Policy and Position Statements

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Infectious Disease Guiding Principles

Sound public health infectious disease control programs require science-based policies, programs, and infrastructure be in place to prevent infectious disease morbidity and mortality, rapidly identify and control outbreaks, support disease elimination, and prevent and respond to re-emerging and emerging infectious disease threats. Evolving risk factors associated with external drivers such as globalization, displacement of people, and climate change reinforce the need for robust and sound public health infectious disease programs.

1. SURVEILLANCE AND REPORTING

States, tribes, territories, and their local and federal partners are primarily responsible for infectious disease surveillance and reporting. State and territorial public health agencies work with public health professionals, hospitals and other facilities, healthcare providers, laboratories, and schools to help them understand and carry out their responsibility to diagnose and report all relevant infectious diseases in an accurate, complete, and timely manner. This essential function is further elevated by the obligations of our public health system to comply with the provisions of the International Health Regulations as administered by the World Health Organization, of which, the United States is a signatory member. ASTHO supports the following measures for enhanced infectious disease surveillance and reporting:

  • Developing infectious disease case definitions and a list of nationally notifiable diseases in collaboration with CDC and the Council of State and Territorial Epidemiologists.
  • Defining outbreak thresholds for reportable diseases.
  • Working to create surveillance data standards that will allow electronic health records and health information exchanges to be leveraged to collect infectious disease surveillance data.
  • Reporting disease data from states and territories to CDC.
  • Including state and territorial health agency perspectives when developing national surveillance strategies and systems for reporting existing and emerging infectious diseases to federal agencies.
  • Creating or enhancing surveillance systems and case information collection tools to allow for simultaneous or sequential reporting of time-sensitive health data coordinated among local, state, territorial, tribal, and federal public health authorities.
  • Appropriating federal funding to support the technology and infrastructure needed to efficiently collect, analyze, and disseminate infectious disease surveillance and reporting information and allow for transmission among local, state, territorial, and federal health authorities.
  • Collecting legitimate survey and surveillance data to detect trends and risk behaviors and aid in the design of effective interventions to prevent or control infectious disease threats. Federal law (i.e., the Family Educational Rights and Privacy Act) should not inhibit state, territorial, or local public health surveillance, investigatory, and control activities. Public health laws are exempt from protected health information confidentiality.

2. LEGAL AUTHORITIES AND PUBLIC HEALTH LAW

The authority to evaluate the contributing factors to infectious disease transmission, prevention, and impacts on morbidity and mortality in all settings is critical to the states’ and territories’ ability to prevent and control infectious diseases. This may entail using a variety of sources, including case investigations, patient interviews, population surveys, medical record reviews, state registry data, detailed laboratory analyses, and vital statistics data. ASTHO supports:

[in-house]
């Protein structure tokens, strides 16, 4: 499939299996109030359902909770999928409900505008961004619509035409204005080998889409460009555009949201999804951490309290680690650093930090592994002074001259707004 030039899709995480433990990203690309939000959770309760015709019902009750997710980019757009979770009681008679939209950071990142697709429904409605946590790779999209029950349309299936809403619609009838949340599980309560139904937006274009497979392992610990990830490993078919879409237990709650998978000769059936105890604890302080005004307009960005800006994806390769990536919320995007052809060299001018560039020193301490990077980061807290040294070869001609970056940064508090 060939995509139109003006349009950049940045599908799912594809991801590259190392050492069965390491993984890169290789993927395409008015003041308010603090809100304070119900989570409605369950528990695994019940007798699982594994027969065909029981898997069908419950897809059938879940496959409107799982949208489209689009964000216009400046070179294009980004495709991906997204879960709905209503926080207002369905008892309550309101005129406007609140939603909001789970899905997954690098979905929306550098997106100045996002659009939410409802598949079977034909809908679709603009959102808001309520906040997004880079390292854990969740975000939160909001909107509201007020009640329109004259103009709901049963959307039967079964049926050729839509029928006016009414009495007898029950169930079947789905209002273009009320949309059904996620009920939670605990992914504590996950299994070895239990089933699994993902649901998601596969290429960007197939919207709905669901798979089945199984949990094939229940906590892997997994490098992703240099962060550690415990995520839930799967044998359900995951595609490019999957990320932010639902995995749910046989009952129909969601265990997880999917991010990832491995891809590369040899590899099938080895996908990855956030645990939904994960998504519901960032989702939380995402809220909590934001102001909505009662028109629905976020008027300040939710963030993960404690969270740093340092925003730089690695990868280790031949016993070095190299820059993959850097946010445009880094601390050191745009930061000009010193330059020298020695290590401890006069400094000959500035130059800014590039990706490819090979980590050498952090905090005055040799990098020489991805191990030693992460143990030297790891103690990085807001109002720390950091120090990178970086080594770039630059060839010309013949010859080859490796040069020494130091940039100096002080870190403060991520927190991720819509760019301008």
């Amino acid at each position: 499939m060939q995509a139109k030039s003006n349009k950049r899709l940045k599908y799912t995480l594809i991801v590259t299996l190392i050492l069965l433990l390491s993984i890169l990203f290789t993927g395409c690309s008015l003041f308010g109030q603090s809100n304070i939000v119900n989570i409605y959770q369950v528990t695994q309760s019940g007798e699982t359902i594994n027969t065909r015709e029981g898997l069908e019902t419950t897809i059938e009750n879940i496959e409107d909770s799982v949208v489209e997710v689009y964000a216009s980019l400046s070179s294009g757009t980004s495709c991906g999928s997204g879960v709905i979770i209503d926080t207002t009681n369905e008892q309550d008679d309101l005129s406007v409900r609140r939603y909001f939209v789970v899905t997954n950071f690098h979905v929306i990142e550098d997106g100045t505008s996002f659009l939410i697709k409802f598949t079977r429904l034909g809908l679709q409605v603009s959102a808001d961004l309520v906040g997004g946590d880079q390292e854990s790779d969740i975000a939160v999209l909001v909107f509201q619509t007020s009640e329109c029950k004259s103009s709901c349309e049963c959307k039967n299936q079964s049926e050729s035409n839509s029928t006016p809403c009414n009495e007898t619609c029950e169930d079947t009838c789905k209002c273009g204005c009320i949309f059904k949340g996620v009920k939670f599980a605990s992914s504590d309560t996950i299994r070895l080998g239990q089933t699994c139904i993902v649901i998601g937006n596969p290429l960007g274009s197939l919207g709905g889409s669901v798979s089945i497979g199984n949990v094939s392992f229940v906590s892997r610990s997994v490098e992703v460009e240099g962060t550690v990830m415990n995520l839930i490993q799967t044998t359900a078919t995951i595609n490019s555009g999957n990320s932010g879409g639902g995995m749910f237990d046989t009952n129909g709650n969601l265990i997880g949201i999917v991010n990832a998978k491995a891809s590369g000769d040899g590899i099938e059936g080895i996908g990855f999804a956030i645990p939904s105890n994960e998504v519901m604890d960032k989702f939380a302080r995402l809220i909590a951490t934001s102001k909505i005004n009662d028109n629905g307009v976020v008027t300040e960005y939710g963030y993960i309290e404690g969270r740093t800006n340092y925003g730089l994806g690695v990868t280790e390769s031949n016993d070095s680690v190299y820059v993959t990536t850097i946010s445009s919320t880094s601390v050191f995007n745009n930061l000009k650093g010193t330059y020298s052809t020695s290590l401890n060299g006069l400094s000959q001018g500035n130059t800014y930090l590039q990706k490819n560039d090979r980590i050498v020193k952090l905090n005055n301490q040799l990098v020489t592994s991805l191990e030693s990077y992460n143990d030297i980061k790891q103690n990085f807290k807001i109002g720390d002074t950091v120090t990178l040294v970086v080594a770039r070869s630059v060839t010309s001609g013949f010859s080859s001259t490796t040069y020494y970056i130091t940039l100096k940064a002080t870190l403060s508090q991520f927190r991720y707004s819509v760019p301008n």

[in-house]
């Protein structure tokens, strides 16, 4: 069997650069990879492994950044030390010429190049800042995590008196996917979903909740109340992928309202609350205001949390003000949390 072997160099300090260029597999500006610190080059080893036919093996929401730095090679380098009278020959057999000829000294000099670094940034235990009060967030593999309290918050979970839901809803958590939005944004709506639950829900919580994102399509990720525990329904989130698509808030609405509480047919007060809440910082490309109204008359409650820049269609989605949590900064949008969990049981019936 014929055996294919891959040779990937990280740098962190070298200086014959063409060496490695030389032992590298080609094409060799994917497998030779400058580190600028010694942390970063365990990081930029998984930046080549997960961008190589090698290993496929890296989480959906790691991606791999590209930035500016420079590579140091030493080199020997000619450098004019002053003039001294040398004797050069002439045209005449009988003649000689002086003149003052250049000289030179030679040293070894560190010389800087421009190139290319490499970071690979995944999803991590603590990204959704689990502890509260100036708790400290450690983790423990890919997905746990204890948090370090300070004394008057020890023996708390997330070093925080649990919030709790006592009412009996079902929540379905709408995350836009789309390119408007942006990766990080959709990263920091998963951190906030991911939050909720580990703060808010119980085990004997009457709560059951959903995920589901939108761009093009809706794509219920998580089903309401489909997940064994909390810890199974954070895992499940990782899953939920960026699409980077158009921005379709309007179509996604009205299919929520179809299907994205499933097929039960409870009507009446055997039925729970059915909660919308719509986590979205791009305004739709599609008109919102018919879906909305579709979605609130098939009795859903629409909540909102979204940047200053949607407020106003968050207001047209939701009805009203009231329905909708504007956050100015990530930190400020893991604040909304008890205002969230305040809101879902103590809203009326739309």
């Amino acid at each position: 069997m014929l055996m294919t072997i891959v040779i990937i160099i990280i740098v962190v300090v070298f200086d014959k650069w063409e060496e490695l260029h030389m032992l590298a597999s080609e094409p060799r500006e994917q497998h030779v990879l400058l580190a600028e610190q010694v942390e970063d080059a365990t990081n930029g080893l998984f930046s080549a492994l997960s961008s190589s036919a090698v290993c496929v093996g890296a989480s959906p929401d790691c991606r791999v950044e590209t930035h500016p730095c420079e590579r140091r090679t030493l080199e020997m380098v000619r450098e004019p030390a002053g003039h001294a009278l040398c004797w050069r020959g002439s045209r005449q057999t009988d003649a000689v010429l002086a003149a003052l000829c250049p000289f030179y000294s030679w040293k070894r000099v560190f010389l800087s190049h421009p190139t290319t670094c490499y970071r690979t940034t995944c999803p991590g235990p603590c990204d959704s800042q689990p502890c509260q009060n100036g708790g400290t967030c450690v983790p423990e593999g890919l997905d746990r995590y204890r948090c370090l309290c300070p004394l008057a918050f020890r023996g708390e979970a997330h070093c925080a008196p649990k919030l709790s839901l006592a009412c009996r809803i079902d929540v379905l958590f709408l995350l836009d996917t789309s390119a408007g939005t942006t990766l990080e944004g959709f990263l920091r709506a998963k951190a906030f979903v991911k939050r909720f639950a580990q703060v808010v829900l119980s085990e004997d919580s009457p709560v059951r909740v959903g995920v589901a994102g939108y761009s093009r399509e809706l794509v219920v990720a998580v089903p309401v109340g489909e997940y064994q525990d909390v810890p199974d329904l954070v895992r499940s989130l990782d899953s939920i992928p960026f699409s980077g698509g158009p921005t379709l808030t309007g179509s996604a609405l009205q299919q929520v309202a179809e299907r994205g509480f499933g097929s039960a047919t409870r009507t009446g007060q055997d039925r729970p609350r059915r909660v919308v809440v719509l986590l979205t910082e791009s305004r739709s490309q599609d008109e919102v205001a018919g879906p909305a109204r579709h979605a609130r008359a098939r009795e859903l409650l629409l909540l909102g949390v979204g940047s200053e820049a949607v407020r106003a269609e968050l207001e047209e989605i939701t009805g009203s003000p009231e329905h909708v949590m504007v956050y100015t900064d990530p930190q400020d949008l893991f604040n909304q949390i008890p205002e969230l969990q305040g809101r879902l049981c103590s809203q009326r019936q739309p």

• States and territories holding appropriate statutory and regulatory authority to rapidly mandate reporting of emerging infectious diseases or syndromes to efficiently identify and appropriately respond to new infectious disease threats.
  • States and territories holding appropriate statutory and regulatory authority to enforce quarantine, isolation, and other non-pharmaceutical, community-based interventions such as school dismissal, business closures, and large event cancellations, as appropriate, to control certain infectious diseases.
  • Continuing assessment of public health laws and policies to determine best practices for preventing and reducing the spread of infectious diseases.
  • Periodically re-examining federal, state, and local laws and statutes relative to emerging infections to ensure public health agencies have the powers to respond appropriately to emerging diseases and public health emergencies.

3. INFECTIOUS DISEASE PREVENTION

Effective infectious disease control and response efforts include prevention components, such as routine and outbreak response, vaccination programs, and educational programs to encourage changes in unhealthy human behaviors and public acceptance of prevention strategies. ASTHO supports:

  • State and territorial public health agencies collaborating with local health entities and the clinical sector to promote basic hygiene and infection control principles and prevent transmission of existing and emerging infectious diseases.
  • Partnering with clinical providers to develop policies and programs to support evidence-based strategies for screening and linkage to care for clinically latent infectious diseases, such as HIV, tuberculosis, viral hepatitis, and other selected sexually transmitted infections.
  • Enhancing surveillance of infectious diseases, including those originating in other countries.
  • Promoting appropriate and responsible use of antibiotics among the clinical sector, agricultural partners, and the public as an important part of infectious disease prevention and control programs.
  • Building surveillance for and mitigation of opportunities for the emergence of new vector-borne diseases like Zika, as well as controlling those diseases that have emerged, such as West Nile virus, through vector control programs. ASTHO maintains that the need for such programs in particular localities is best assessed and developed in consultation with state and territorial public health agencies.
  • Creating collaborative partnerships among state and territorial public health agencies and veterinary and agricultural organizations to prevent the spread of existing zoonoses and the emergence of new zoonoses, and to control and prevent water- and food-borne illnesses.
  • Enforcing state vaccine mandates and adoption of new mandates, as appropriate, to protect the population from vaccine-preventable diseases.